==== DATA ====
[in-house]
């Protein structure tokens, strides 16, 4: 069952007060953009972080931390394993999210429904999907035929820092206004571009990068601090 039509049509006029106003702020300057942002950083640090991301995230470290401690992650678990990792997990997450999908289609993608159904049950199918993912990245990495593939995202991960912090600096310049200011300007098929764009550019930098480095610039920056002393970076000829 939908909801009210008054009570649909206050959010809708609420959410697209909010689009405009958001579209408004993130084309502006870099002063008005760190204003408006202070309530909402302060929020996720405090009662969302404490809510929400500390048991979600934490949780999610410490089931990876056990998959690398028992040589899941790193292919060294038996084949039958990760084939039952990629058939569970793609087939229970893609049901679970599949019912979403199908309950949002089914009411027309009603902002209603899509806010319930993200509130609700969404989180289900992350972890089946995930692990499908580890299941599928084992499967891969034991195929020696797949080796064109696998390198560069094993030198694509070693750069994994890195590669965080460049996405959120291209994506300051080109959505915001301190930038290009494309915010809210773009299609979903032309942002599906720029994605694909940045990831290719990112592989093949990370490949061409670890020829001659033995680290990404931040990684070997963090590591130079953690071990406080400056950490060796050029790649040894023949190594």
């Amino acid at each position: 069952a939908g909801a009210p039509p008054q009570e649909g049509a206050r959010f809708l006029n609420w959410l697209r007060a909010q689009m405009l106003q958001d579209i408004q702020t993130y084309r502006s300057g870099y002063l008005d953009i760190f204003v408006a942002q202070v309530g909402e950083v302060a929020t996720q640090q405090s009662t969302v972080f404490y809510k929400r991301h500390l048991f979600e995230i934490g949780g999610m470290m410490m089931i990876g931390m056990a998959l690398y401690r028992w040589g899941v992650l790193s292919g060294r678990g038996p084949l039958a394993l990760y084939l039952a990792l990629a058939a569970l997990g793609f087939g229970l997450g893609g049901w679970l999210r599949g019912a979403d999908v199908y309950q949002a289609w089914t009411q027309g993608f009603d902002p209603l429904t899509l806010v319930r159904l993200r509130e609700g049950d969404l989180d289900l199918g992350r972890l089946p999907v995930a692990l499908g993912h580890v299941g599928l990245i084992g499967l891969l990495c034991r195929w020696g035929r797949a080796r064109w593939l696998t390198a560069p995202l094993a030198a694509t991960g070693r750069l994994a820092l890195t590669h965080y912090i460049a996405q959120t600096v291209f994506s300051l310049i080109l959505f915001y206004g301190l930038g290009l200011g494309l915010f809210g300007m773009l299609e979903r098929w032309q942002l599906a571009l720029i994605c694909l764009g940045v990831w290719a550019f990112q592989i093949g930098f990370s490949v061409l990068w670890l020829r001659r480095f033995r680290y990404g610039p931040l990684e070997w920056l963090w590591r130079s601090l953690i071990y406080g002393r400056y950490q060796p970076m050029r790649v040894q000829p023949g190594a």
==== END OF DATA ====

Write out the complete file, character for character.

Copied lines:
[in-house]
């Protein structure tokens, strides 16, 4: 069952007060953009972080931390394993999210429904999907035929820092206004571009990068601090 039509049509006029106003702020300057942002950083640090991301995230470290401690992650678990990792997990997450999908289609993608159904049950199918993912990245990495593939995202991960912090600096310049200011300007098929764009550019930098480095610039920056002393970076000829 939908909801009210008054009570649909206050959010809708609420959410697209909010689009405009958001579209408004993130084309502006870099002063008005760190204003408006202070309530909402302060929020996720405090009662969302404490809510929400500390048991979600934490949780999610410490089931990876056990998959690398028992040589899941790193292919060294038996084949039958990760084939039952990629058939569970793609087939229970893609049901679970599949019912979403199908309950949002089914009411027309009603902002209603899509806010319930993200509130609700969404989180289900992350972890089946995930692990499908580890299941599928084992499967891969034991195929020696797949080796064109696998390198560069094993030198694509070693750069994994890195590669965080460049996405959120291209994506300051080109959505915001301190930038290009494309915010809210773009299609979903032309942002599906720029994605694909940045990831290719990112592989093949990370490949061409670890020829001659033995680290990404931040990684070997963090590591130079953690071990406080400056950490060796050029790649040894023949190594």
């Amino acid at each position: 069952a939908g909801a009210p039509p008054q009570e649909g049509a206050r959010f809708l006029n609420w959410l697209r007060a909010q689009m405009l106003q958001d579209i408004q702020t993130y084309r502006s300057g870099y002063l008005d953009i760190f204003v408006a942002q202070v309530g909402e950083v302060a929020t996720q640090q405090s009662t969302v972080f404490y809510k929400r991301h500390l048991f979600e995230i934490g949780g999610m470290m410490m089931i990876g931390m056990a998959l690398y401690r028992w040589g899941v992650l790193s292919g060294r678990g038996p084949l039958a394993l990760y084939l039952a990792l990629a058939a569970l997990g793609f087939g229970l997450g893609g049901w679970l999210r599949g019912a979403d999908v199908y309950q949002a289609w089914t009411q027309g993608f009603d902002p209603l429904t899509l806010v319930r159904l993200r509130e609700g049950d969404l989180d289900l199918g992350r972890l089946p999907v995930a692990l499908g993912h580890v299941g599928l990245i084992g499967l891969l990495c034991r195929w020696g035929r797949a080796r064109w593939l696998t390198a560069p995202l094993a030198a694509t991960g070693r750069l994994a820092l890195t590669h965080y912090i460049a996405q959120t600096v291209f994506s300051l310049i080109l959505f915001y206004g301190l930038g290009l200011g494309l915010f809210g300007m773009l299609e979903r098929w032309q942002l599906a571009l720029i994605c694909l764009g940045v990831w290719a550019f990112q592989i093949g930098f990370s490949v061409l990068w670890l020829r001659r480095f033995r680290y990404g610039p931040l990684e070997w920056l963090w590591r130079s601090l953690i071990y406080g002393r400056y950490q060796p970076m050029r790649v040894q000829p023949g190594a």